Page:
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Books Books 101 - 110 of 133 on ... the spirit of party. But in those of the popular character, in governments purely....
" ... the spirit of party. But in those of the popular character, in governments purely elective, it is a spirit not to be encouraged. From their natural tendency it is certain there will always be enough of that spirit for every salutary purpose. And there... "
A Familiar Exposition of the Constitution of the United States: Containing a ... - Page 315
by Joseph Story - 1865 - 372 pages
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Sentimental Bodies: Sex, Gender, and Citizenship in the Early Republic

Bruce Burgett - Literary Criticism - 1998 - 217 pages
...encouraged. From their natural tendency, it is certain there will always be enough ofthat spirit for everv salutary purpose. And there being constant danger...force of public opinion, to mitigate and assuage it" (11), Civil and political associations organized to balance the power of the nation-state are. according...
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An Exposition of the Constitution of the United States

Henry Flanders - Law - 1860 - 311 pages
...elective, it is a spirit not to be encouraged. From their natural tendency it is certain there will always be enough of that spirit for every salutary purpose....flame, lest, instead of warming, it should consume. its administration, to confine themselves within their respective constitutional spheres, avoiding,...
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The World's Great Speeches

Lewis Copeland, Lawrence W. Lamm, Stephen J. McKenna - History - 1999 - 920 pages
...excess, the effort ought to he, by foree of public opinion, to mitigate and assuage it. A tire not to he quenched, it demands a uniform vigilance to prevent...should consume. It is important, likewise, that the hahits of thinking, in a free country, should inspire caution in those entrusted with its administration,...
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War and Press Freedom: The Problem of Prerogative Power

Jeffery A. Smith - History - 1999 - 336 pages
...essential that public opinion should be enlightened." Warning against "the spirit of party," he said, "A fire not to be quenched; it demands a uniform vigilance...flame, lest instead of warming it should consume." He also cautioned against any "usurpation" of the Constitution, saying that "the precedent must always...
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The Quotable George Washington: The Wisdom of an American Patriot

George Washington, Stephen Lucas - Biography & Autobiography - 1999 - 110 pages
...your countenance be pleasant but in serious matters somewhat grave. Rules of Civility, 1745 Faction A fire not to be quenched, it demands a uniform vigilance...flame, lest instead of warming it should consume. Farewell Address, Philadelphia, September 19, 1796 False Economy No person wishes more to save money...
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The Lost Art of the Great Speech: How to Write It, how to Deliver it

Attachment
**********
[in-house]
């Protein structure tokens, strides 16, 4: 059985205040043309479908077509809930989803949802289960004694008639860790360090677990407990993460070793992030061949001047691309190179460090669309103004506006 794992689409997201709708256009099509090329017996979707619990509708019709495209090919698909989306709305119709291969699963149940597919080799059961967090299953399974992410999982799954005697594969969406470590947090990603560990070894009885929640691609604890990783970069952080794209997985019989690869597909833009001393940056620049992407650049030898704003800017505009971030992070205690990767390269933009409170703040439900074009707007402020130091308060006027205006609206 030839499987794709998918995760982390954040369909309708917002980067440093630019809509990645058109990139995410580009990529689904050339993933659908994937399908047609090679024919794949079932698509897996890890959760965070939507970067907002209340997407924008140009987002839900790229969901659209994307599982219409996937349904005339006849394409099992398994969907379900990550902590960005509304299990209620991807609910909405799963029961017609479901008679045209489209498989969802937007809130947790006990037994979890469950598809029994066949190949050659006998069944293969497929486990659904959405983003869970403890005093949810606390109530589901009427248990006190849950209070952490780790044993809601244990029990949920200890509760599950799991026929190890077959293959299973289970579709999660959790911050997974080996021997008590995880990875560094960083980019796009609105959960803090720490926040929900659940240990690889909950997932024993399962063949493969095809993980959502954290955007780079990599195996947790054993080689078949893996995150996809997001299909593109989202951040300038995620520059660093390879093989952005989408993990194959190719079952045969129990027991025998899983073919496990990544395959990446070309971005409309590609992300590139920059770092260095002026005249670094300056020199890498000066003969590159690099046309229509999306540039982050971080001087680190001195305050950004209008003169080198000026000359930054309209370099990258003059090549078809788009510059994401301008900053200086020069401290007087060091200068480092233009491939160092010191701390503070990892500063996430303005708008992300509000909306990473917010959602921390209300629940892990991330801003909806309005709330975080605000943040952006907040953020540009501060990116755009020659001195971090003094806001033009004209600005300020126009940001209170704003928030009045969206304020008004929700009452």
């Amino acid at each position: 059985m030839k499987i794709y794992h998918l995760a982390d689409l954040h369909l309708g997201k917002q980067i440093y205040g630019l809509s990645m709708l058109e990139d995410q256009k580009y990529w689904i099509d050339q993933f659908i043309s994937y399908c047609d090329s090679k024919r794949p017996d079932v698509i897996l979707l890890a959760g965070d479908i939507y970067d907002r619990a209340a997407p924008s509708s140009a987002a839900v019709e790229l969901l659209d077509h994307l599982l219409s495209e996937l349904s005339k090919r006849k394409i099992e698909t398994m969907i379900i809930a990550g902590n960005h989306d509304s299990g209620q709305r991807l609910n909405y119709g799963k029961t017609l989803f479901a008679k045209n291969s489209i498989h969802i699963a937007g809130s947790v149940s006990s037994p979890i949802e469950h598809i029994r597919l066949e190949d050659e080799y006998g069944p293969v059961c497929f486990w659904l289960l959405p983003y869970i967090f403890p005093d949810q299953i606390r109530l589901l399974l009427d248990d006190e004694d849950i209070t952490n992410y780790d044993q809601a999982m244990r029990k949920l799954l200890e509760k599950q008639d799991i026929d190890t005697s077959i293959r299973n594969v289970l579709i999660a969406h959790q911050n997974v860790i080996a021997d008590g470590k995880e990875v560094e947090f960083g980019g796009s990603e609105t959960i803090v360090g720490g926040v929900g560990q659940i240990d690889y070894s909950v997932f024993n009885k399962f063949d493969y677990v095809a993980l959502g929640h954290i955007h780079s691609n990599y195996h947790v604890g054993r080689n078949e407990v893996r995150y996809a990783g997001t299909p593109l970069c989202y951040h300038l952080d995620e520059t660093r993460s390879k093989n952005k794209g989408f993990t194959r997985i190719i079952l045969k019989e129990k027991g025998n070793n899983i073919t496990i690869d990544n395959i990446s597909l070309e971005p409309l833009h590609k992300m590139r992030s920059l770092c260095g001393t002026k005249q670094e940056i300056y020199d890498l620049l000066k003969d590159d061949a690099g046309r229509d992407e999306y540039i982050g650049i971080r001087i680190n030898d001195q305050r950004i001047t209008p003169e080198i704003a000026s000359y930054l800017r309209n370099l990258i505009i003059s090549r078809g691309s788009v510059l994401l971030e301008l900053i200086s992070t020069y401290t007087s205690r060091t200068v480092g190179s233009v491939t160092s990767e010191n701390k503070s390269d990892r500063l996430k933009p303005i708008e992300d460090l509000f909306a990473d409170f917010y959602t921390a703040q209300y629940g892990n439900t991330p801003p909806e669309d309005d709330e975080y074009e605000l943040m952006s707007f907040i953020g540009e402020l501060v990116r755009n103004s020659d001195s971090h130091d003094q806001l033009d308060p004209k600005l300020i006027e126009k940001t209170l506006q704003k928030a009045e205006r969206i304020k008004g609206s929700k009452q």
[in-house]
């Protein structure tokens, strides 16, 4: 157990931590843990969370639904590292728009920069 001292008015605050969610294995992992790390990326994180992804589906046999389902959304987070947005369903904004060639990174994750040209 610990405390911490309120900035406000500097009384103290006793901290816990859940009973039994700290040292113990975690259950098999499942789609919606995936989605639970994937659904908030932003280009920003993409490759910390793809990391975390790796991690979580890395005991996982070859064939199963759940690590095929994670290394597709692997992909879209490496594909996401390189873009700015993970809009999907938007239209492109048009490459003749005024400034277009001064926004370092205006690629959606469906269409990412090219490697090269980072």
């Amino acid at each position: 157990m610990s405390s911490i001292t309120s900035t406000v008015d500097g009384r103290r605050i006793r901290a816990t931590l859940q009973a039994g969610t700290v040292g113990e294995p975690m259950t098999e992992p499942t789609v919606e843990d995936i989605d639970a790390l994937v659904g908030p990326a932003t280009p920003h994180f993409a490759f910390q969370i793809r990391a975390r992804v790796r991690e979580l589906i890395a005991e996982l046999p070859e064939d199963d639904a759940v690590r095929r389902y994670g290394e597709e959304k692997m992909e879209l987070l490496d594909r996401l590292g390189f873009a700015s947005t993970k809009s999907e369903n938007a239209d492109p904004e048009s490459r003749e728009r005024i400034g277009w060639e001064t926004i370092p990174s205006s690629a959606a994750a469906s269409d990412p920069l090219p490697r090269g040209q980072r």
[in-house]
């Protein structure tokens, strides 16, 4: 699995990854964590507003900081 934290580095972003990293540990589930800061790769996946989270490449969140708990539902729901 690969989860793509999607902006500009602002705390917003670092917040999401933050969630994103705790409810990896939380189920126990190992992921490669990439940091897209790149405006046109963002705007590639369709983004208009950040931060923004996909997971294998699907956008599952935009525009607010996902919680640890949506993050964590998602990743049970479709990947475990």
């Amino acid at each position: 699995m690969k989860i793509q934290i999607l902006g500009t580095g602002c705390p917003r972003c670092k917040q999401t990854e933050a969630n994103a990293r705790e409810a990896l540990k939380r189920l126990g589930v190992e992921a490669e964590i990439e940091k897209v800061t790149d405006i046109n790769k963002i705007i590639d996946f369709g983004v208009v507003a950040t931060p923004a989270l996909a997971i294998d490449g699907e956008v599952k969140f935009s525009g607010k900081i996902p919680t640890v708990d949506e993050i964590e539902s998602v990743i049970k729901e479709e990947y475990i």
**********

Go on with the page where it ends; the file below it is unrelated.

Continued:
Richard Dowis - Business & Economics - 2000 - 272 pages
...all in the secure and tranquil enjoyment of the rights of person and property. It is important . . . that the habits of thinking in a free country should inspire caution in those entrusted with its administration to confine themselves within their respective constitutional spheres,...
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Presidential Documents: The Speeches, Proclamations, and Policies that Have ...

Fred L. Israel, Jim F. Watts - History - 2000 - 396 pages
...elective, it is a spirit not to be encouraged. From their natural tendency it is cenain there will always be enough of that spirit for every salutary purpose; and there being constant danger of excess, the effon ought to be by force of public opinion to mitigate and assuage it. A fire not to be quenched,...
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No Way to Pick a President

Jules Witcover - Political Science - 1999 - 303 pages
..."foments occasionally riot and insurrection," and he compared it to "a fire not to be quenched [that] demands a uniform vigilance to prevent its bursting...flame, lest instead of warming it should consume." Yet, from colonial days, the concept of party inevitably took hold. Landowners who elected each other...
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George Washington: Foundation of Presidential Leadership and Character

Ethan M. Fishman, William D. Pederson, Mark J. Rozell - Biography & Autobiography - 2001 - 240 pages
...passions" of the human mind, thus found to some extent or other in every form of government. Party spirit demands "a uniform vigilance to prevent its bursting...flame, lest instead of warming it should consume." A similar argument is found in Federalist 10, where James Madison famously writes that "the latent...
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American Presidents: Farewell Messages to the Nation, 1796-2001

Gleaves Whitney - Biography & Autobiography - 2003 - 477 pages
...elective, it is a spirit not to be encouraged. From their natural tendency, it is certain there will always be enough of that spirit for every salutary purpose,...in a free country should inspire caution in those entrusted with its administration to confine themselves within their respective constitutional spheres,...
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